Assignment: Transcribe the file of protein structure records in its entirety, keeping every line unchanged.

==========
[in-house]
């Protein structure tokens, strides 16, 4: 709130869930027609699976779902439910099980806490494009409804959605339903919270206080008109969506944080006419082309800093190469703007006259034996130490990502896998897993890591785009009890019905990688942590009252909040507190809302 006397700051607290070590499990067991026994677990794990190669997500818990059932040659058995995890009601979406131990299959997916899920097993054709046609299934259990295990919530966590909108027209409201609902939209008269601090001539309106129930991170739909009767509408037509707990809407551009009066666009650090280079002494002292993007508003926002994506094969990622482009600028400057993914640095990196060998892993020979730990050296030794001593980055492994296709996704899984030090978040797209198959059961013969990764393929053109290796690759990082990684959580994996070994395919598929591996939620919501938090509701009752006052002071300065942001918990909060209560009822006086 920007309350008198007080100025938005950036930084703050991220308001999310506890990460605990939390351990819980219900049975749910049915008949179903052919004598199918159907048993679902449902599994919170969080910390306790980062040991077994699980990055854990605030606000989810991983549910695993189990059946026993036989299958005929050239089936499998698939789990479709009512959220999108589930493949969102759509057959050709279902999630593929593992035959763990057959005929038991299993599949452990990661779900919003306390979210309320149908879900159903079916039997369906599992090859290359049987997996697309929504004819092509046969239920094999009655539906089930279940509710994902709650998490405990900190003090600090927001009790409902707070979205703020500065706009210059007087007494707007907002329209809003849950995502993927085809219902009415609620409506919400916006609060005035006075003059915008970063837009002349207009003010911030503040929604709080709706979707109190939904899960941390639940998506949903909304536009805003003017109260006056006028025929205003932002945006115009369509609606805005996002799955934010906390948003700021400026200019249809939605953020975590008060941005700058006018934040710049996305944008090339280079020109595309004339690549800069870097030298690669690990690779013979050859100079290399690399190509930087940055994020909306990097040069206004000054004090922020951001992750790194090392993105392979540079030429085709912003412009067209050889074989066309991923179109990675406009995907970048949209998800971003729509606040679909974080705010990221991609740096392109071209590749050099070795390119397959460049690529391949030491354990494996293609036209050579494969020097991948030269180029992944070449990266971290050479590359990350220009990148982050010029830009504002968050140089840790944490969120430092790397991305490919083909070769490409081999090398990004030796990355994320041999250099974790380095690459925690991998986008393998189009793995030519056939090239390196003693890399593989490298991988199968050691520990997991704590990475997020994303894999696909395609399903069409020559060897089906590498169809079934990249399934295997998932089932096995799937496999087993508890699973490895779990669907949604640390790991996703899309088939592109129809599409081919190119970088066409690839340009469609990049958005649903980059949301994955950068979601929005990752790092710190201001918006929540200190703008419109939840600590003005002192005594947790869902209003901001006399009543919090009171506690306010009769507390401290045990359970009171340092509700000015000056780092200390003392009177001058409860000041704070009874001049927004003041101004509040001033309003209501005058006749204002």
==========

[in-house]
């Protein structure tokens, strides 16, 4: 709130869930027609699976779902439910099980806490494009409804959605339903919270206080008109969506944080006419082309800093190469703007006259034996130490990502896998897993890591785009009890019905990688942590009252909040507190809302 006397700051607290070590499990067991026994677990794990190669997500818990059932040659058995995890009601979406131990299959997916899920097993054709046609299934259990295990919530966590909108027209409201609902939209008269601090001539309106129930991170739909009767509408037509707990809407551009009066666009650090280079002494002292993007508003926002994506094969990622482009600028400057993914640095990196060998892993020979730990050296030794001593980055492994296709996704899984030090978040797209198959059961013969990764393929053109290796690759990082990684959580994996070994395919598929591996939620919501938090509701009752006052002071300065942001918990909060209560009822006086 920007309350008198007080100025938005950036930084703050991220308001999310506890990460605990939390351990819980219900049975749910049915008949179903052919004598199918159907048993679902449902599994919170969080910390306790980062040991077994699980990055854990605030606000989810991983549910695993189990059946026993036989299958005929050239089936499998698939789990479709009512959220999108589930493949969102759509057959050709279902999630593929593992035959763990057959005929038991299993599949452990990661779900919003306390979210309320149908879900159903079916039997369906599992090859290359049987997996697309929504004819092509046969239920094999009655539906089930279940509710994902709650998490405990900190003090600090927001009790409902707070979205703020500065706009210059007087007494707007907002329209809003849950995502993927085809219902009415609620409506919400916006609060005035006075003059915008970063837009002349207009003010911030503040929604709080709706979707109190939904899960941390639940998506949903909304536009805003003017109260006056006028025929205003932002945006115009369509609606805005996002799955934010906390948003700021400026200019249809939605953020975590008060941005700058006018934040710049996305944008090339280079020109595309004339690549800069870097030298690669690990690779013979050859100079290399690399190509930087940055994020909306990097040069206004000054004090922020951001992750790194090392993105392979540079030429085709912003412009067209050889074989066309991923179109990675406009995907970048949209998800971003729509606040679909974080705010990221991609740096392109071209590749050099070795390119397959460049690529391949030491354990494996293609036209050579494969020097991948030269180029992944070449990266971290050479590359990350220009990148982050010029830009504002968050140089840790944490969120430092790397991305490919083909070769490409081999090398990004030796990355994320041999250099974790380095690459925690991998986008393998189009793995030519056939090239390196003693890399593989490298991988199968050691520990997991704590990475997020994303894999696909395609399903069409020559060897089906590498169809079934990249399934295997998932089932096995799937496999087993508890699973490895779990669907949604640390790991996703899309088939592109129809599409081919190119970088066409690839340009469609990049958005649903980059949301994955950068979601929005990752790092710190201001918006929540200190703008419109939840600590003005002192005594947790869902209003901001006399009543919090009171506690306010009769507390401290045990359970009171340092509700000015000056780092200390003392009177001058409860000041704070009874001049927004003041101004509040001033309003209501005058006749204002």